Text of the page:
Host a Project SEED Program

You can support the future of chemistry by giving economically disadvantaged high school students an opportunity to do hands-on research in your lab. Find out more about how you can open doors through Project SEED.

How to Host a Project SEED Program

Project SEED offers high school students the chance to be exposed to scientific careers. Participating research institutions, such as colleges and universities, government research laboratories, and industry corporations, develop hands-on research projects that are supervised by a scientist/mentor for 8-10 weeks during the summer.

New students are awarded a $2,500 fellowship and students who have not entered college may return for a second summer of research and receive a $3,000 award.

If your institution would like to host a SEED student, you should:

Developing a Project

Project SEED students are given meaningful, hands-on research projects that expose them to working in a laboratory as a scientist. Projects are suggested by mentors and reviewed by an ACS committee to make sure they are exciting, meaningful, and doable by a high school student.

Many projects involve learning about making new compounds and testing them, using instruments, and analyzing data. Students have done well enough to present posters at scientific meetings, and a few students have become co-authors of scientific papers! Recent projects include:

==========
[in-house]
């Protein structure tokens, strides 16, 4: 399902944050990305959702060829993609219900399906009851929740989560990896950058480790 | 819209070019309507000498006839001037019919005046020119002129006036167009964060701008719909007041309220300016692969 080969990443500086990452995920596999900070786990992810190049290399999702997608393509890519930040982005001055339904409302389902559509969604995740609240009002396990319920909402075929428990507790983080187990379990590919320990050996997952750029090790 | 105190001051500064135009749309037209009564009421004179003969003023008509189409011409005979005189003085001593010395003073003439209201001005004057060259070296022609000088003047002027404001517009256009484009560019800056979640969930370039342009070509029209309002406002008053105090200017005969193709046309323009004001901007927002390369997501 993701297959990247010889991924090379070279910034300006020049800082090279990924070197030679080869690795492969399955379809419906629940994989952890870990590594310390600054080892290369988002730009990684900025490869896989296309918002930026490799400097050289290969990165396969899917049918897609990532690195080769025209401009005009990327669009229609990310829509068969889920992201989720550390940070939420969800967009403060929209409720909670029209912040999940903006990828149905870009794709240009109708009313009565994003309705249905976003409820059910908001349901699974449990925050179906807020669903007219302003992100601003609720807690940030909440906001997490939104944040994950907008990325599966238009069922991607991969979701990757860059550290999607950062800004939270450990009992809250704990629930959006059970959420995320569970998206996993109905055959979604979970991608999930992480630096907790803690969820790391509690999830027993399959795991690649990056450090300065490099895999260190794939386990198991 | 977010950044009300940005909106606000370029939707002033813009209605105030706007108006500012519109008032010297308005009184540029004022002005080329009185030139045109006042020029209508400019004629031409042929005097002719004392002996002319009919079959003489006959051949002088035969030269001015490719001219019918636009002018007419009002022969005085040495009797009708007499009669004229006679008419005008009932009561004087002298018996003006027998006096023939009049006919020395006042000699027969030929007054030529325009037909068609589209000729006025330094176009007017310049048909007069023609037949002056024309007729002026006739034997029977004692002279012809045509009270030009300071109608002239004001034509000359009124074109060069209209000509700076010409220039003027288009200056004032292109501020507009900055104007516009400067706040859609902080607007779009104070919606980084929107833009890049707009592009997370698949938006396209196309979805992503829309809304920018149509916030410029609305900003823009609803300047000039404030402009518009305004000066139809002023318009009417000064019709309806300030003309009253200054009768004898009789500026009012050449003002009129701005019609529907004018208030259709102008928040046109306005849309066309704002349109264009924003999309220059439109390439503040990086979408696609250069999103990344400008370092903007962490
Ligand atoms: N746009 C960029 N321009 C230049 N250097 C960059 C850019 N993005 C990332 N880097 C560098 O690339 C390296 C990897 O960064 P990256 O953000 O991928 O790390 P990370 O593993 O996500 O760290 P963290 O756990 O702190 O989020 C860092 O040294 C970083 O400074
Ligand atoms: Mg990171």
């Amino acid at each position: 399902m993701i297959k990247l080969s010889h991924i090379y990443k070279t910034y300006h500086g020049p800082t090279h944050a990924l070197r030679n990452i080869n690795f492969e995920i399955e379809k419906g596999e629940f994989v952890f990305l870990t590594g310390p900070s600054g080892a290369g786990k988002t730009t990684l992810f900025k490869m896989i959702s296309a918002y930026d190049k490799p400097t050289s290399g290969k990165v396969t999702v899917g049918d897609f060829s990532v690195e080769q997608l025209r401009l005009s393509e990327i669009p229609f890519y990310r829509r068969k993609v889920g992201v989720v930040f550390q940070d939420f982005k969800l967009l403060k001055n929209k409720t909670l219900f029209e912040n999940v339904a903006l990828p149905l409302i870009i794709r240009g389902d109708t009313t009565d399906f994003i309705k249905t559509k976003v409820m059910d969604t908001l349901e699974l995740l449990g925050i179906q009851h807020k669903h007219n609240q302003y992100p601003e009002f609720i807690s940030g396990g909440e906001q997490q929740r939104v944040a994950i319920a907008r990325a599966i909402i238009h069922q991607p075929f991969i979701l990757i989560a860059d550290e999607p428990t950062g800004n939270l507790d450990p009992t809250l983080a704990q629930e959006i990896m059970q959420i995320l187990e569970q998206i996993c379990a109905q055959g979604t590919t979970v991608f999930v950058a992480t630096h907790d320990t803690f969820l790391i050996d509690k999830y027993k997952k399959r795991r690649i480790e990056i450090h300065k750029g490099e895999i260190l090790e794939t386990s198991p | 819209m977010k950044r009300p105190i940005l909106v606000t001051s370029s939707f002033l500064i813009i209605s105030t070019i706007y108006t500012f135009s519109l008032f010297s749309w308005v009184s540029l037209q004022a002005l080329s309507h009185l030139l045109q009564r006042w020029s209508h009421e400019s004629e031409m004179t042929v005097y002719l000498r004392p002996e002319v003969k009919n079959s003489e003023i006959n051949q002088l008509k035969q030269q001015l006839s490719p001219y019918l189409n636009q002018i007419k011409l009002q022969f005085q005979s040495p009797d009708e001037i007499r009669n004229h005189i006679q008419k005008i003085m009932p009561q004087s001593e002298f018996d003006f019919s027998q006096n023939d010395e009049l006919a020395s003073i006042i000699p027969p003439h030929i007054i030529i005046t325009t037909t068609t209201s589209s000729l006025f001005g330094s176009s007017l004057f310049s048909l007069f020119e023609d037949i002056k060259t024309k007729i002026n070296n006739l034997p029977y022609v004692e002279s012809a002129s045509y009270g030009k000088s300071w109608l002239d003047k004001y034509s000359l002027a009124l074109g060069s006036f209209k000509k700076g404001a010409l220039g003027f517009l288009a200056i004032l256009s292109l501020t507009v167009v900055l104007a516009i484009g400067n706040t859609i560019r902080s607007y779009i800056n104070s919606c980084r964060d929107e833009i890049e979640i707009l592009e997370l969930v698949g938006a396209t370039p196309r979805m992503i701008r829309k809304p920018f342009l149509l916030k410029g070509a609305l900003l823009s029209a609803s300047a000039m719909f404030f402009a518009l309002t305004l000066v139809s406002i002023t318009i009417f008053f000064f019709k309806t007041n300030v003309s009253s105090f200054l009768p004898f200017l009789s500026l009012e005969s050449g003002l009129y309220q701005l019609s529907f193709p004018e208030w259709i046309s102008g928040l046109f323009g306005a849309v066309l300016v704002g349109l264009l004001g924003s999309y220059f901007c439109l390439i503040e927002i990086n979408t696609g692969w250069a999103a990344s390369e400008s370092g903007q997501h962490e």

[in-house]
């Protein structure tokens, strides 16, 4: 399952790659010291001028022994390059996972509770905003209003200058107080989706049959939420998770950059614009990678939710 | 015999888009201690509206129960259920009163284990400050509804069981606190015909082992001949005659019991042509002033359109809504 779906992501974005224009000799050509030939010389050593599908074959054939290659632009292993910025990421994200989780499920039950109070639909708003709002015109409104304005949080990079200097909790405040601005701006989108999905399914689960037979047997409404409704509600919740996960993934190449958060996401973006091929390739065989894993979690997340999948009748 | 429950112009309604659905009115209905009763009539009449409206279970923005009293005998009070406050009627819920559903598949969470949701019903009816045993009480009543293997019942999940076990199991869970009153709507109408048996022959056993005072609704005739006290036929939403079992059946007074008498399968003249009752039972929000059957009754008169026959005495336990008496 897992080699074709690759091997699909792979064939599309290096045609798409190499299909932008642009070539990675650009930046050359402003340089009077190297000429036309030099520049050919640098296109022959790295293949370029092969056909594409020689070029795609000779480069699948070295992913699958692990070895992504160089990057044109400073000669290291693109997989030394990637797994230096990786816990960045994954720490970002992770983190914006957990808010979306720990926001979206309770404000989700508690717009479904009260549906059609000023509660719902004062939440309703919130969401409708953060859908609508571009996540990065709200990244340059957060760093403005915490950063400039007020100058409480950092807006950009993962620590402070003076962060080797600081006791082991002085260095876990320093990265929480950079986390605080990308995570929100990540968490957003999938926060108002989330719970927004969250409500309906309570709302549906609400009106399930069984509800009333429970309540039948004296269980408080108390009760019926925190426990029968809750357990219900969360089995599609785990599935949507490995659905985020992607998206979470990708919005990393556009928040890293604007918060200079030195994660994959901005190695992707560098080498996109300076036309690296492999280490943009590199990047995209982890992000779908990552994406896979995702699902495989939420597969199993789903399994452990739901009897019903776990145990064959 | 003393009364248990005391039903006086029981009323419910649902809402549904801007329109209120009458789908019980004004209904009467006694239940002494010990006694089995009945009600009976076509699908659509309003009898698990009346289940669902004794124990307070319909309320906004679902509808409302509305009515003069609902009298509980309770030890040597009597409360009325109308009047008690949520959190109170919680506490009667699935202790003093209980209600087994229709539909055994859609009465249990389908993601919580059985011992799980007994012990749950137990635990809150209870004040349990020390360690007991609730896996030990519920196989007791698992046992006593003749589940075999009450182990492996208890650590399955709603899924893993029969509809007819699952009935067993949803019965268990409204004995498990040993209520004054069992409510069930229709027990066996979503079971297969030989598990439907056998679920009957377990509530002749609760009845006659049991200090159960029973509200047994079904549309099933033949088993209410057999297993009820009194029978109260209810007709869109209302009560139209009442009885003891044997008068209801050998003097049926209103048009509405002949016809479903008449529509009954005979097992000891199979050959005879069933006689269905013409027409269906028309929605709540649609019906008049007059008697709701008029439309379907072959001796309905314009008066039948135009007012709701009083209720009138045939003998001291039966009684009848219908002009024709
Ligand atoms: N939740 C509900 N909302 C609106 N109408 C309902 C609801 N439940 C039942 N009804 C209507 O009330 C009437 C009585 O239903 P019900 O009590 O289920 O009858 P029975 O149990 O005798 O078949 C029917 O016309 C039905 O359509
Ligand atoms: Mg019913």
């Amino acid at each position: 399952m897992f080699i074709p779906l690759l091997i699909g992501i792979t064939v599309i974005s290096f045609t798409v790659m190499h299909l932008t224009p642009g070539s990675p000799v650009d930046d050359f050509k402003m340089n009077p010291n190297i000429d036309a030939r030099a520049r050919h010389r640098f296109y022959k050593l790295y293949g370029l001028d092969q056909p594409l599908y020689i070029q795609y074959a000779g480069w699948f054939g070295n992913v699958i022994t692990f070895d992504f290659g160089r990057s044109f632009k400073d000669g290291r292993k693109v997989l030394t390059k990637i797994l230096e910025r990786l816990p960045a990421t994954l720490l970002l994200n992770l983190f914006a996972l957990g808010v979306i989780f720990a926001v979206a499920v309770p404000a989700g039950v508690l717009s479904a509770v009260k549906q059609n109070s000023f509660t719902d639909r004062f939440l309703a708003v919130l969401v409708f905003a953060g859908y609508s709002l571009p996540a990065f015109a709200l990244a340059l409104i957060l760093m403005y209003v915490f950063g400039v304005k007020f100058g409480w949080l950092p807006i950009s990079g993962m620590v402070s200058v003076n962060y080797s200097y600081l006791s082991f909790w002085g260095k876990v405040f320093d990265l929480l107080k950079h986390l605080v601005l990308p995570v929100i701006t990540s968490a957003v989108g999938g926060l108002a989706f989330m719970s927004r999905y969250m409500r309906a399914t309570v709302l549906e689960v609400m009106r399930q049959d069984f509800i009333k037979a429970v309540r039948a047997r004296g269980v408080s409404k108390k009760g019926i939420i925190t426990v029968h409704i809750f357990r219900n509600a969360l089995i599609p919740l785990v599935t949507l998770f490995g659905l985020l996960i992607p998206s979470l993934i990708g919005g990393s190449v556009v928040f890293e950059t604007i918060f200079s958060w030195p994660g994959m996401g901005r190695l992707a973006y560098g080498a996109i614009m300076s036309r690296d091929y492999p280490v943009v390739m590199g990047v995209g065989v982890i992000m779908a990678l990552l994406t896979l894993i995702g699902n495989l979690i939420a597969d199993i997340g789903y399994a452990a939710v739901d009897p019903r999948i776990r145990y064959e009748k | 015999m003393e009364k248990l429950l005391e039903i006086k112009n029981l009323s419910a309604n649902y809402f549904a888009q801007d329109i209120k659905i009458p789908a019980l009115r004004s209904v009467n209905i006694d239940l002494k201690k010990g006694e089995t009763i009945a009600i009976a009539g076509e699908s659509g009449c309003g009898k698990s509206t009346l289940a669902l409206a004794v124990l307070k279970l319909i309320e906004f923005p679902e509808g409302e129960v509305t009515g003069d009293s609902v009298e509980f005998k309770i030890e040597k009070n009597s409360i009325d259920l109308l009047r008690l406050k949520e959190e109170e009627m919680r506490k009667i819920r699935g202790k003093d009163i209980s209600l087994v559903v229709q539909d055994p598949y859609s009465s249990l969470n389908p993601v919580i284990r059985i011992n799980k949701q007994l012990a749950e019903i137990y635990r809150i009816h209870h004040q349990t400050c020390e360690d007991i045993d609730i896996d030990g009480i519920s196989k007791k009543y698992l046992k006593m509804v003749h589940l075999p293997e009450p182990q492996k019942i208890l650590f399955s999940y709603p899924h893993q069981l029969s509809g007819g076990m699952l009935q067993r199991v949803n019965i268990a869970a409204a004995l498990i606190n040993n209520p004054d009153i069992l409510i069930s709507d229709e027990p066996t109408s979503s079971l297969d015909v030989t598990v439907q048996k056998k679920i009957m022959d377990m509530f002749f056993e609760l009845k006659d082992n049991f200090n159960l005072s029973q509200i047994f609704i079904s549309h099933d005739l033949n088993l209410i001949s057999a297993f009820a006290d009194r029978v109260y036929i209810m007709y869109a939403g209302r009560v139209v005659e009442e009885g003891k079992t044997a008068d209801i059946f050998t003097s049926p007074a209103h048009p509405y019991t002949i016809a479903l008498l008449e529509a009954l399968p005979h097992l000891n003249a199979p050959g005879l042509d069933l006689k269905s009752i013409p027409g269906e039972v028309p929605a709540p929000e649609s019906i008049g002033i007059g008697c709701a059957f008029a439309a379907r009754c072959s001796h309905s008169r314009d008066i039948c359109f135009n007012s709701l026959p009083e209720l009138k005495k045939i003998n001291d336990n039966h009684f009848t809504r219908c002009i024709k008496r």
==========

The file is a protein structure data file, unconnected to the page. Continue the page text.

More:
Types of Projects

  • Design of New Polymers Microwave-Assisted Reactions
  • FTIR of Polypeptides Molecular Orbitals in Organic Molecules
  • Ion Chromatography Research Nitration Reactions of Cinnamic Acid
  • Isocyanide Monolayers on Gold Organic Fiber-Optic Coatings
  • Laser Studies of Blue Emitting Polymer Engineering
  • Semiconductors Rapid Enzyme Tests
  • Making Recombinant Genes Synthesis of Alcohols
  • Metal Binding in Biological Systems Veterinary Vaccine Research
  • Microbiology in Cosmetics

Project SEED Outcomes

Project SEED has helped more than 7,500 economically disadvantaged students, many of whom were the first in their family to attend college. Of those students who went on to college, 75% majored in science.